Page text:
How Old is Old? Interview with:
“Im Spiegel / In the mirror” by njs-photographie is licensed under CC BY-NC-ND 3.0William Chopik PhD
Department of Psychology
Michigan State University
East Lansing, MI What is the background for this study?

Response: The motivation for the study was that we saw a lot of differences in the way people defined “old age”. We also noticed that there is a stigma that goes along with being old. So we had a natural curiosity to see how these perceptions my change as people age.

As people aged, the tended to report feeling younger and consider an older adult as “always in the future”–never quite where they are now.

We found that our results confirmed a lot of existing theories about how our attitudes toward aging change as we age ourselves. What are the main findings?

Response: I think the main take-away is that our attitudes about older adults are shaped by the life stage we are at right now. I will also say that it looks like these effects are driven by people’s bleak perceptions about what older adulthood is like. However, there’s also research showing that older adulthood can be quite enriching, with some studies showing that older adults are even happier than younger adults! What should readers take away from your report?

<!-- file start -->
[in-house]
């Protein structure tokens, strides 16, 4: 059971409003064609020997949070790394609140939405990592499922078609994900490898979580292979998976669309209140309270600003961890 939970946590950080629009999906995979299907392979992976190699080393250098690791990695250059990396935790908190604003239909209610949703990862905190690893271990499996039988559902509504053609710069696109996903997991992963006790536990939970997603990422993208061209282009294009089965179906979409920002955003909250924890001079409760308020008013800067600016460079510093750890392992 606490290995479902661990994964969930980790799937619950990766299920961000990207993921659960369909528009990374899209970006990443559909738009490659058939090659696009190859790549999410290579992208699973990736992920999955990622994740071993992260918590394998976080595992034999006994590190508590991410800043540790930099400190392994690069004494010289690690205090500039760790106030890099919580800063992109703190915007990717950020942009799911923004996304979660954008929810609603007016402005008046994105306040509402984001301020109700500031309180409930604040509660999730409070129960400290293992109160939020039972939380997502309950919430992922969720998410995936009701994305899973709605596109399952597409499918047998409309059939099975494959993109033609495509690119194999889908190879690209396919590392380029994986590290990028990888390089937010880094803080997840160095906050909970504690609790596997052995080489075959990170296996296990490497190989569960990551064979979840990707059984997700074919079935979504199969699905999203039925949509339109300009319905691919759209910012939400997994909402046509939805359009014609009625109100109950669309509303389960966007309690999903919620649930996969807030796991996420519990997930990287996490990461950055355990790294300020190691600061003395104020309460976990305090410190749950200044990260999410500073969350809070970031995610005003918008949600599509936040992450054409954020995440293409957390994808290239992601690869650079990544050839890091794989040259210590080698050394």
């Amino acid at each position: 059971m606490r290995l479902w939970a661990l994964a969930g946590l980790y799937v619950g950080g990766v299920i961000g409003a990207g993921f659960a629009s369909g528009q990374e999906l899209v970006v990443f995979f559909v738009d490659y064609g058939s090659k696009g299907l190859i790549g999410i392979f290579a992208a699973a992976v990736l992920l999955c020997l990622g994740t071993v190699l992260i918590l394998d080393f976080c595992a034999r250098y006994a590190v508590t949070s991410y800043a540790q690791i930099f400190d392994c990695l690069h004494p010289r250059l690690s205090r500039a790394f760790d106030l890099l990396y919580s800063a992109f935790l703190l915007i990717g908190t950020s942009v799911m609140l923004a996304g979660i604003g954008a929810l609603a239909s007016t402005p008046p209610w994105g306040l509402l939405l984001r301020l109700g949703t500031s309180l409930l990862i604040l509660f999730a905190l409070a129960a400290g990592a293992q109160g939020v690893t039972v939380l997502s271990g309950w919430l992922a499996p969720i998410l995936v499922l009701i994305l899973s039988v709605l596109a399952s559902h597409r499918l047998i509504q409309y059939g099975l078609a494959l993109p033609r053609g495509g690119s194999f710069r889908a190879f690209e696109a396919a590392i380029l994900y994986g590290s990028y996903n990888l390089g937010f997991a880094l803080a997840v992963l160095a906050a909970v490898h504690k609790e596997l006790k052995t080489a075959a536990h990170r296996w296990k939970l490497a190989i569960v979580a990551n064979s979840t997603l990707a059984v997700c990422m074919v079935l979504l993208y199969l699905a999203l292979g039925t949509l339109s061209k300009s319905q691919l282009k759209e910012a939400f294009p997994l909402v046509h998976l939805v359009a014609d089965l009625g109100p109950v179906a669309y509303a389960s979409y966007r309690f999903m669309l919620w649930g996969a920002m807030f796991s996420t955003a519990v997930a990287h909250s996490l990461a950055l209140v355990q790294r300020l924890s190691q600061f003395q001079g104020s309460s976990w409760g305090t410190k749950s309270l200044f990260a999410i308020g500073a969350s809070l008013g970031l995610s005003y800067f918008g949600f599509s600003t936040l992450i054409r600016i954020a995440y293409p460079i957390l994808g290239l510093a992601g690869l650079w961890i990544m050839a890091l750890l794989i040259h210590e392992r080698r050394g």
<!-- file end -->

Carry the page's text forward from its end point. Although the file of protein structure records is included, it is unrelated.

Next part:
Response: Major future directions include examining ways that we can minimize ageism and age bias, which we think are primary drivers of what happened in this study. There are a few interventions for reducing ageist attitudes, but there haven’t been many systematic investigations done. We hope to start that soon.

We hope that readers take away that their attitudes are often constructed based on their current standing in life. However, we also hope that they can critically examine where these attitudes come from and try to challenge them. Because they way we view aging has implications for not only other older adults, but ourselves as well.


Front Psychol. 2018 Feb 1;9:67. doi: 10.3389/fpsyg.2018.00067. eCollection 2018.

Age Differences in Age Perceptions and Developmental Transitions.

Chopik WJ1, Bremner RH2, Johnson DJ1, Giasson HL3.



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